Labor contracts are often tricky and scary because potential employees generally find it difficult to negotiate with employers for terms favorable to them, while employers use standard contracts with terms potential employees don’t understand or aren’t used to seeing, which guarantee the employers a better deal.
The National Labor Relations Act (“NLRA”), whose purpose is to provide protection to employees from unfair labor practices of employers, provides that an employer commits an unfair labor practice when it coerces or prevents employees from engaging in their legal rights, including, but not limited to, the rights of employees to band together in a union or otherwise. A recent case out of the United States Fifth Circuit Court of Appeals (“the Court”) addressed this problem in a labor contract case between a retail gas station and its employee.
Murphy Oil Inc. (“Murphy Oil”) operates retail gas stations in many cities in the United States, but the following dispute takes place at the Calera, Alabama location. Sheila Hobson, upon starting employment with Murphy Oil, was required to sign a binding arbitration agreement—an agreement which prevented herself and other employees working at this location from settling any disputes with management by any means other than arbitration—a process which would require both employee and employer to meet with a professional mediator for all legal claims.
Ms. Hobson brought a lawsuit to the National Labor Relations Board (“the Board”), the national federal agency that enforces the NLRA, alleging that Murphy Oil was engaging in unfair labor practices and the arbitration agreement shouldn’t be enforced because it violated the national standards of fair labor practices by not allowing her to band together with her fellow employees to confront their employer. The language of the provision at issue states that “any and all disputes or claims an employee may have.” The Board agreed with Ms. Hobson, holding that the arbitration agreement was unenforceable. Murphy Oil, disagreeing with the Board’s judgment, appealed the decision.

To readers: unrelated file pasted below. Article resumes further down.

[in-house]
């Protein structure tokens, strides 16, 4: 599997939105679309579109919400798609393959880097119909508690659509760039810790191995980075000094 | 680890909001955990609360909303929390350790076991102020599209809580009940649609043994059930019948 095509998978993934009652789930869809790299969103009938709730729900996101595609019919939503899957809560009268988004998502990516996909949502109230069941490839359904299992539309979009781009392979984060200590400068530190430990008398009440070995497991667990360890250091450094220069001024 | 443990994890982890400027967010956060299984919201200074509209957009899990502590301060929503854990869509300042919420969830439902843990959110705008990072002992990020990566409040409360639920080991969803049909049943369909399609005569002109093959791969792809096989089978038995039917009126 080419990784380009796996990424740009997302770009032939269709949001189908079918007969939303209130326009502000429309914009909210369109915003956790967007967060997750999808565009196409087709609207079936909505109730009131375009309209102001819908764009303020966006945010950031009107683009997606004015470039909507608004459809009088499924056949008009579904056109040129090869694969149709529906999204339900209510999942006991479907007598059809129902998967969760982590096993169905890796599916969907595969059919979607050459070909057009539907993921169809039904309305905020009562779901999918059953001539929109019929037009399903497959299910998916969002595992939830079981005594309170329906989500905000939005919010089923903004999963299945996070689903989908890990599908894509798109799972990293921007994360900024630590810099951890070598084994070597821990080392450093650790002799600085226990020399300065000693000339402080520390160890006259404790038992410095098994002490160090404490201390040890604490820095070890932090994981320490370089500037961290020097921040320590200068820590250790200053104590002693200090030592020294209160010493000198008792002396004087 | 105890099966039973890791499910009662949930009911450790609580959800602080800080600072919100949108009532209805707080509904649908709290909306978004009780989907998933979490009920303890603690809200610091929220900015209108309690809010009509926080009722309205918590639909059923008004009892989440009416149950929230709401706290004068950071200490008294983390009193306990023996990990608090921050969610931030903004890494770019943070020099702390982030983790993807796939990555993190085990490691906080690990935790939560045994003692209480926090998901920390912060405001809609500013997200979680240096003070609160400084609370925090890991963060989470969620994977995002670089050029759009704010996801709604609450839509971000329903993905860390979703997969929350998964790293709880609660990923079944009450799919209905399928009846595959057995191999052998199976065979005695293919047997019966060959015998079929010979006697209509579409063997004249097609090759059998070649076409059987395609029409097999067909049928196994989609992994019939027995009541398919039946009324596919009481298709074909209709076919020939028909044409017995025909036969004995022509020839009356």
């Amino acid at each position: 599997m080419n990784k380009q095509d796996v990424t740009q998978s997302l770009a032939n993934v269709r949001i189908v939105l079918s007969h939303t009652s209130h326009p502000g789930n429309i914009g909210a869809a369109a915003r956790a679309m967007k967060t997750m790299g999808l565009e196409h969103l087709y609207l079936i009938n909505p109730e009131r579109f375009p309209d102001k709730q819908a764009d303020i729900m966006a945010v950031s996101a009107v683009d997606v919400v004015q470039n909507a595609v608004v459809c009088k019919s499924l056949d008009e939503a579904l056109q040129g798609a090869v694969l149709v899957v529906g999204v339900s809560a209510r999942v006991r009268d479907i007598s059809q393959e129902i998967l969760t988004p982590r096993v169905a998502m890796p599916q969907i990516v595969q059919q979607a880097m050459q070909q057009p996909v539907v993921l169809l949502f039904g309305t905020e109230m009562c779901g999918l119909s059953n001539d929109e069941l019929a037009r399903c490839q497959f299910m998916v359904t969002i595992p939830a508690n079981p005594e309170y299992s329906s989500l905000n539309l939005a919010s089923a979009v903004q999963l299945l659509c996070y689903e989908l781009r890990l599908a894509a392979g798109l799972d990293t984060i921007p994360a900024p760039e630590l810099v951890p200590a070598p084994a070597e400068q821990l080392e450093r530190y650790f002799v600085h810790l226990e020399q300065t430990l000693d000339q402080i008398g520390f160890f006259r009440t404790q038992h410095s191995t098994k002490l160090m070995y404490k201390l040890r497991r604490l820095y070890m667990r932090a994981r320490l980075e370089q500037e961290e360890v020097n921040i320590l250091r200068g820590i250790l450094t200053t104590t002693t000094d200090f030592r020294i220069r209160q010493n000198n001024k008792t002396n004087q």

In general, courts are reluctant to overturn the decision of a national agency. A court will exercise its power to overturn an agency decision when it finds that the agency’s decision was unreasonable and not supported by sizable evidence. Strand Theatre of Shreveport Corp. v. Nat’l Labor Relations Bd., 493 F.3d 515, 518 (5th Cir. 2007).
On appeal, the Court held that the “any claim” provision reasonably creates in the mind of the employee that he or she is waiving his or her administrative rights, not just the right to a trial. The Court noted that while mandatory arbitration clauses, in general, are valid, if employees cannot reasonably discern that they are still free to exercise their administrative rights, then the clause may be considered invalid. See D.R. Horton, Inc. v. Nat’l Labor Relations Bd., 737 F.3d 344, 362 (5th Cir. 2013). The Court noted that what is important to consider in these cases is not the actual fact of unfair labor practices, but rather the appearance of unfair labor practices because that is what gives employees the impression that they cannot exercise their rights. In this case, because the arbitration agreement appeared to limit Ms. Hobson’s right’s to confront her employer, the Court found it invalid and ordered that Murphy Oil revise the contract so employees are not confused of their rights.
Ms. Hobson’s case illustrates the complex nature of labor agreements and the conflict between an employee’s rights and an employer’s wants. Ms. Hobson’s case also illustrates the need of an excellent lawyer to help understand the provisions contained in a labor agreement.
Additional Sources: Murphy Oil USA, Incorporated. v. National Labor Relations Board
Written by Berniard Law Firm Blog Writer: Taylor Thomas
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